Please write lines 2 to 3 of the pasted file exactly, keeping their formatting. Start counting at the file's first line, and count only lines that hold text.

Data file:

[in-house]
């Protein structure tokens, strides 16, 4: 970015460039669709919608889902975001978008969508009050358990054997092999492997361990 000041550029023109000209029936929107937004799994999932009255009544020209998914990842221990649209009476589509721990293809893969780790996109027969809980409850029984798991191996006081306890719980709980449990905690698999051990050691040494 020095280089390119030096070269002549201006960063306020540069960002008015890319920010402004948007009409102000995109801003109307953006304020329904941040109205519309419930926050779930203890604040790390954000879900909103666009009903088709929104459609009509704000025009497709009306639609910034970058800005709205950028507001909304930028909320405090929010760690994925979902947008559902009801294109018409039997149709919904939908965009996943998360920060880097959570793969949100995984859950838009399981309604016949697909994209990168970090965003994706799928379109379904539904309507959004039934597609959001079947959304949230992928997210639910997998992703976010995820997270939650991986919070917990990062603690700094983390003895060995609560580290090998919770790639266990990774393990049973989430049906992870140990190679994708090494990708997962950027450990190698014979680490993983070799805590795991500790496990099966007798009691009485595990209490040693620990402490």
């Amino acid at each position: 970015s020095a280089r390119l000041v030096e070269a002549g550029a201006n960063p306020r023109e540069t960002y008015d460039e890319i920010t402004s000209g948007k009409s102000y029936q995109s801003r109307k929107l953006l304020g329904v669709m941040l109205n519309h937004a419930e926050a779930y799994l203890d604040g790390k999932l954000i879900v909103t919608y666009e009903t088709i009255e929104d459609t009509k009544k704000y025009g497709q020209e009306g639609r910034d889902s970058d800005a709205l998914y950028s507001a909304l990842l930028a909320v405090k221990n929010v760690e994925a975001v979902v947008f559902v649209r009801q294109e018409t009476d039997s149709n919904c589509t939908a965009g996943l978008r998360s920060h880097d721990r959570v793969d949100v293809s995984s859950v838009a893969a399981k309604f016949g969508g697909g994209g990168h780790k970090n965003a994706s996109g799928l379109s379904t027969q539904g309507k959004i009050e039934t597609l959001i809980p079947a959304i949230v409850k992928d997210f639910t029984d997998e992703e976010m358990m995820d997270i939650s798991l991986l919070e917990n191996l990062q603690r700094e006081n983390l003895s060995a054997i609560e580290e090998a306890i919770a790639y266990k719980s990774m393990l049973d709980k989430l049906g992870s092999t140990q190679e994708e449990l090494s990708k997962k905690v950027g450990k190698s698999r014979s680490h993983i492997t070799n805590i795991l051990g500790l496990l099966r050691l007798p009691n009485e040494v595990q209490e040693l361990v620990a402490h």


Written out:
């Protein structure tokens, strides 16, 4: 970015460039669709919608889902975001978008969508009050358990054997092999492997361990 000041550029023109000209029936929107937004799994999932009255009544020209998914990842221990649209009476589509721990293809893969780790996109027969809980409850029984798991191996006081306890719980709980449990905690698999051990050691040494 020095280089390119030096070269002549201006960063306020540069960002008015890319920010402004948007009409102000995109801003109307953006304020329904941040109205519309419930926050779930203890604040790390954000879900909103666009009903088709929104459609009509704000025009497709009306639609910034970058800005709205950028507001909304930028909320405090929010760690994925979902947008559902009801294109018409039997149709919904939908965009996943998360920060880097959570793969949100995984859950838009399981309604016949697909994209990168970090965003994706799928379109379904539904309507959004039934597609959001079947959304949230992928997210639910997998992703976010995820997270939650991986919070917990990062603690700094983390003895060995609560580290090998919770790639266990990774393990049973989430049906992870140990190679994708090494990708997962950027450990190698014979680490993983070799805590795991500790496990099966007798009691009485595990209490040693620990402490």
């Amino acid at each position: 970015s020095a280089r390119l000041v030096e070269a002549g550029a201006n960063p306020r023109e540069t960002y008015d460039e890319i920010t402004s000209g948007k009409s102000y029936q995109s801003r109307k929107l953006l304020g329904v669709m941040l109205n519309h937004a419930e926050a779930y799994l203890d604040g790390k999932l954000i879900v909103t919608y666009e009903t088709i009255e929104d459609t009509k009544k704000y025009g497709q020209e009306g639609r910034d889902s970058d800005a709205l998914y950028s507001a909304l990842l930028a909320v405090k221990n929010v760690e994925a975001v979902v947008f559902v649209r009801q294109e018409t009476d039997s149709n919904c589509t939908a965009g996943l978008r998360s920060h880097d721990r959570v793969d949100v293809s995984s859950v838009a893969a399981k309604f016949g969508g697909g994209g990168h780790k970090n965003a994706s996109g799928l379109s379904t027969q539904g309507k959004i009050e039934t597609l959001i809980p079947a959304i949230v409850k992928d997210f639910t029984d997998e992703e976010m358990m995820d997270i939650s798991l991986l919070e917990n191996l990062q603690r700094e006081n983390l003895s060995a054997i609560e580290e090998a306890i919770a790639y266990k719980s990774m393990l049973d709980k989430l049906g992870s092999t140990q190679e994708e449990l090494s990708k997962k905690v950027g450990k190698s698999r014979s680490h993983i492997t070799n805590i795991l051990g500790l496990l099966r050691l007798p009691n009485e040494v595990q209490e040693l361990v620990a402490h």